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What's new in entertainment

A look at what's new in movies, books, music, television, video games and DVDs for the weekend.

MOVIES:

"THE CONDEMNED"

A man named Conrad (pro wrestler "Stone Cold" Steve Austin) who's being held in a Central American prison is bought by a television producer and forced to participate in a reality show in which the contestants fight to the death. With Vinnie Jones and Rick Hoffman. Directed by Scott Wiper. Released by Lions Gate. Rated R.

Official movie site

What the critics say:

"(The movie) could use more humor, though it does have scattered unintentional laughs, particularly one late, solemnly admonishing speech about how those producing entertainment need to take responsibility for glorifying violence."

-Dennis Harvey, Variety

"This WWE Films enterprise should have been condemned to fight for space on the DVD shelves rather than be thrust upon unsuspecting moviegoers."

-Michael Rechtshaffen, The Hollywood Reporter

"THE INVISIBLE"

A supernatural thriller about a teen (Justin Chatwin) who's trapped in limbo between life and death after a brutal attack. To return to life he must discover his attacker's identity, and it's not east playing sleuth when you're a ghost. With Marcia Gay Harden, Maggie Ma, Michelle Harrison and Christopher George Marquette. Directed by David S. Goyer. Released by Touchstone Pictures. Rated PG-13.

Official movie site

What the critics say:

This film was not available for review.

"KICKIN' IT OLD SKOOL"

After a break-dancing accident puts him into a coma for 20 years, a guy named Justin (Jamie Kennedy) finds his world has changed for the worse - his parents are deep in debt and his childhood sweetheart is now engaged to a jerk. To save the day, he must reunite his dance team and win $100,000 in a TV contest. With Michael Rosenbaum, Maria Mennous and Christopher Macdonald. Directed by Harv Glazer. Released by Yari Film Group. Rated PG-13.

Official movie site

What the critics say:

This film was not available for review.

"NEXT"

A psychic (Nicolas Cage) whose gift enables him to see several minutes into the future is lying low as a magician in Las Vegas when he's coerced by the government to help stop a nuclear attack on Los Angeles. Based on a short story by acclaimed science-fiction author Philip K. Dick. With Julianne Moore, Jessica Biel and Thomas Kretschmann. Directed by Lee Tamahori. Released by Paramount Pictures. Rated PG-13.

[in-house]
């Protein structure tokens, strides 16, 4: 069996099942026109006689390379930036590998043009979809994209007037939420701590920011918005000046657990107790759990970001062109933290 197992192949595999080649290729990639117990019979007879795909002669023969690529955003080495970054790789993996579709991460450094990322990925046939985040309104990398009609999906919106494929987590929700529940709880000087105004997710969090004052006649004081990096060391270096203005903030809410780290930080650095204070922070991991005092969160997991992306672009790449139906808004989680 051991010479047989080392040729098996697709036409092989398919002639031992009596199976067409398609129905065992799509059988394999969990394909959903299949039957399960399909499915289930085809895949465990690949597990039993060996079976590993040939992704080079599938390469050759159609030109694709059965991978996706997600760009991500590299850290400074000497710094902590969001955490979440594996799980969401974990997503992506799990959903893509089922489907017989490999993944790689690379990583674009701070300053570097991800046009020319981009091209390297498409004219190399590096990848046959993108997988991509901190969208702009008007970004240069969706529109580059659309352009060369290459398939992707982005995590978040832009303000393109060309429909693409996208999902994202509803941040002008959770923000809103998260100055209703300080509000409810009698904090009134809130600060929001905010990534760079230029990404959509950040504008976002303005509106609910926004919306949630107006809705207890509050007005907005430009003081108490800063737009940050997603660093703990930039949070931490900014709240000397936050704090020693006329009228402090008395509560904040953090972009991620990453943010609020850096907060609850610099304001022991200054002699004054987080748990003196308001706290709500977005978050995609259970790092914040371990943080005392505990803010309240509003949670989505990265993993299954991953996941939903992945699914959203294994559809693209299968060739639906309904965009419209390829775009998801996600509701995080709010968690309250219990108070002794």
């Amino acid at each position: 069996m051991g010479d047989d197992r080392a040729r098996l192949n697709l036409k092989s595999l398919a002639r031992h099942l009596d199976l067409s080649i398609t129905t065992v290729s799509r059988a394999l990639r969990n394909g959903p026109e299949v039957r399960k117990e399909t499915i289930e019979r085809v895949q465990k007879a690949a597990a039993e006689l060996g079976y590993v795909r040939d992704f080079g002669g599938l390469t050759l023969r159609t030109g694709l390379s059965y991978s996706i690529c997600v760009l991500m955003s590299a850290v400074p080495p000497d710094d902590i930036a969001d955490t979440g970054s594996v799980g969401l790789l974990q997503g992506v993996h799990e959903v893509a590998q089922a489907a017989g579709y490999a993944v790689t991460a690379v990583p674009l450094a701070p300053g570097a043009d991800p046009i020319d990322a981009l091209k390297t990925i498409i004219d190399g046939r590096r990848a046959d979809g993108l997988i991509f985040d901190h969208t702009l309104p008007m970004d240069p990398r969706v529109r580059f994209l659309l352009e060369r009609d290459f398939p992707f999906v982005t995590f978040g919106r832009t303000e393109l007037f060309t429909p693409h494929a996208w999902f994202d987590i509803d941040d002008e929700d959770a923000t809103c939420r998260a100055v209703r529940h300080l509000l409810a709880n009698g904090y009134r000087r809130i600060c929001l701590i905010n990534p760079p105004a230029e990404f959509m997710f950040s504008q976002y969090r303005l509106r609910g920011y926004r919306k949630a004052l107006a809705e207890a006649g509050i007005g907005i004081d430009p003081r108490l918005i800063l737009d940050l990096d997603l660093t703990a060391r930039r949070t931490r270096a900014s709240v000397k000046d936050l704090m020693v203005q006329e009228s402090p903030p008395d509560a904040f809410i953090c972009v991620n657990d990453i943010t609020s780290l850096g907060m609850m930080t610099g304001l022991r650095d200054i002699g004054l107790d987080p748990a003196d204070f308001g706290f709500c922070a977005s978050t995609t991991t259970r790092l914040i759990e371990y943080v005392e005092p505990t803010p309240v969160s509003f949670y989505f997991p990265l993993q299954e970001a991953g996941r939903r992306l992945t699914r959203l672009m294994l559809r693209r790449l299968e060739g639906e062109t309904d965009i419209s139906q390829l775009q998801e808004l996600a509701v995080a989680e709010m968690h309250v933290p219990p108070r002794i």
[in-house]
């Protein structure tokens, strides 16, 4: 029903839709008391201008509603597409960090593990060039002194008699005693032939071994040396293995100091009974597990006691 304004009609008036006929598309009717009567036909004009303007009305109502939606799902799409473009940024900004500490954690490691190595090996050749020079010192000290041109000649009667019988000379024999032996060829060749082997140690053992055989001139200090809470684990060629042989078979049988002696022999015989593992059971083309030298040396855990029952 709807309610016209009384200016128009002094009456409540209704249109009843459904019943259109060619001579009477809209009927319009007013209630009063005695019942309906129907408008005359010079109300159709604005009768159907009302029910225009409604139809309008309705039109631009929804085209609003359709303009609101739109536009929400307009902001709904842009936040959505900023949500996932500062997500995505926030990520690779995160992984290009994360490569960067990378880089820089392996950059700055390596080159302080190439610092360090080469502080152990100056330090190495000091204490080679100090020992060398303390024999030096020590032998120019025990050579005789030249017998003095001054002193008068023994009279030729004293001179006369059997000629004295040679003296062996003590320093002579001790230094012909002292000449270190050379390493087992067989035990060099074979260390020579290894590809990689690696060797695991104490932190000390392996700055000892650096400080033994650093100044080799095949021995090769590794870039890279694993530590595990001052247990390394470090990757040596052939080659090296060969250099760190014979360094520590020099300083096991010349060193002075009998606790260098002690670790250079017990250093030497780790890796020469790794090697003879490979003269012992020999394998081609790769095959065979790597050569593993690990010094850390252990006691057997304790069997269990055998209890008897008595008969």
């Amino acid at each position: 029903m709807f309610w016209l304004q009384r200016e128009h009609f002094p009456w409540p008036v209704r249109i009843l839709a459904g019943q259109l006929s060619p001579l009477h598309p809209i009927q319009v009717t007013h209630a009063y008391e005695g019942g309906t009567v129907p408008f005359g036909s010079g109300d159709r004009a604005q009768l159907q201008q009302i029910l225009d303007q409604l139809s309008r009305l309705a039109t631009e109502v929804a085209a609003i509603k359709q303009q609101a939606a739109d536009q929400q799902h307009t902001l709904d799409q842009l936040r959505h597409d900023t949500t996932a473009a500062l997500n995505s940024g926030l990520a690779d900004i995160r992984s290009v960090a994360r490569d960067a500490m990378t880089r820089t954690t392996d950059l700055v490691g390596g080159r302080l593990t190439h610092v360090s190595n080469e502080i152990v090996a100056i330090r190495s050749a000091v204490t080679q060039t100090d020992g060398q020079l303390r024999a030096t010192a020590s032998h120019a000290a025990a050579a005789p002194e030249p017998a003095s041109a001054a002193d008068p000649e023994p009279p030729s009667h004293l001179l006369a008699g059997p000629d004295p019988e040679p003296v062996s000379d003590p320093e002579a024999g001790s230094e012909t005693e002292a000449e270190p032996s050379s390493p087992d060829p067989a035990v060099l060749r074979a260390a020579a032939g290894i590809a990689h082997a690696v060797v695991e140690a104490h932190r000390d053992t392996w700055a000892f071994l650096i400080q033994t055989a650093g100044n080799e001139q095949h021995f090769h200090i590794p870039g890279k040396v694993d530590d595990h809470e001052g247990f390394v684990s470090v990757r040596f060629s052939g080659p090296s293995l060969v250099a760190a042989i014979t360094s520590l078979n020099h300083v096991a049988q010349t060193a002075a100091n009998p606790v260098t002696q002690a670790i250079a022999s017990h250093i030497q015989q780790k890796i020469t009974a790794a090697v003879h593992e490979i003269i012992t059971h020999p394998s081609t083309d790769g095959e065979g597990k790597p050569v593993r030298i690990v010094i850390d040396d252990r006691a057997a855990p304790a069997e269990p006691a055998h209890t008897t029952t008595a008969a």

Official movie site

What the critics say:

"Irresistible junk food."

-Jan Stuart, Newsday

"What starts out as a mildly diverting thriller blows itself to smithereens in the final reel."

-Justin Chang, Variety

OPENING IN LIMITED RELEASE (check local listings):

"DIGGERS"

On Long Island in 1976 a group of longtime friends cope with sudden loss and wonder if they're taking the right path in their lives as a corporation threatens to usurp the town's main livelihood, clam digging.Starring Paul Rudd, Maura Tierney, Ron Eldard, Josh Hamilton and Lauren Ambrose. Directed by Katherine Dieckmann. Released by Magnolia Pictures. Rated R.

Official movie site

What the critics say:

"'Diggers' is sensitive and insightful without ever being maudlin."

-Christy Lemire, The Associated Press

"(The movie) offers the undeniable pleasures of a well-observed, well-played modest seriocomedy."

-Dennis Harvey, Variety

"JINDABYNE"

A bunch of fishing buddies finds the body of a dead girl floating in their favorite fishing spot. When they decide to delay reporting the body until after they've finished their trio, they raise suspicions all over their home town in remote Australia. Starring Gabriel Byrne, Laura Linney, John Howard and Leah Purcell. Directed by Ray Lawrence. Released by Sony Pictures Classics. Rated R.

Official movie site

What the critics say:

"A coiled and enigmatic psychodrama that cements Australian director Ray Lawrence's standing as a fine, if not prolific, filmmaker."

-Megan Lehmann, The Hollywood Reporter

"A soberly, if sluggishly, crafted movie in which the bitterness never stops."

-J. Hoberman, The Village Voice

"SNOW CAKE"

A man (Alan Rickman) who's traumatized by the accidental death of a hitchhiker he picked up seeks out the woman's mother (Sigourney Weaver), an autistic recluse. With Carrie-Anne Moss and Callum Keith Rennie. Directed by Marc Evans. Released by IFC Films. Not rated.

Official movie site

What the critics say:

"'Snow Cake' features one smart, pared-down performance. Unfortunately it's trapped in a stupid, overcrowded story."

-Stephen Witty, The Newark Star-Ledger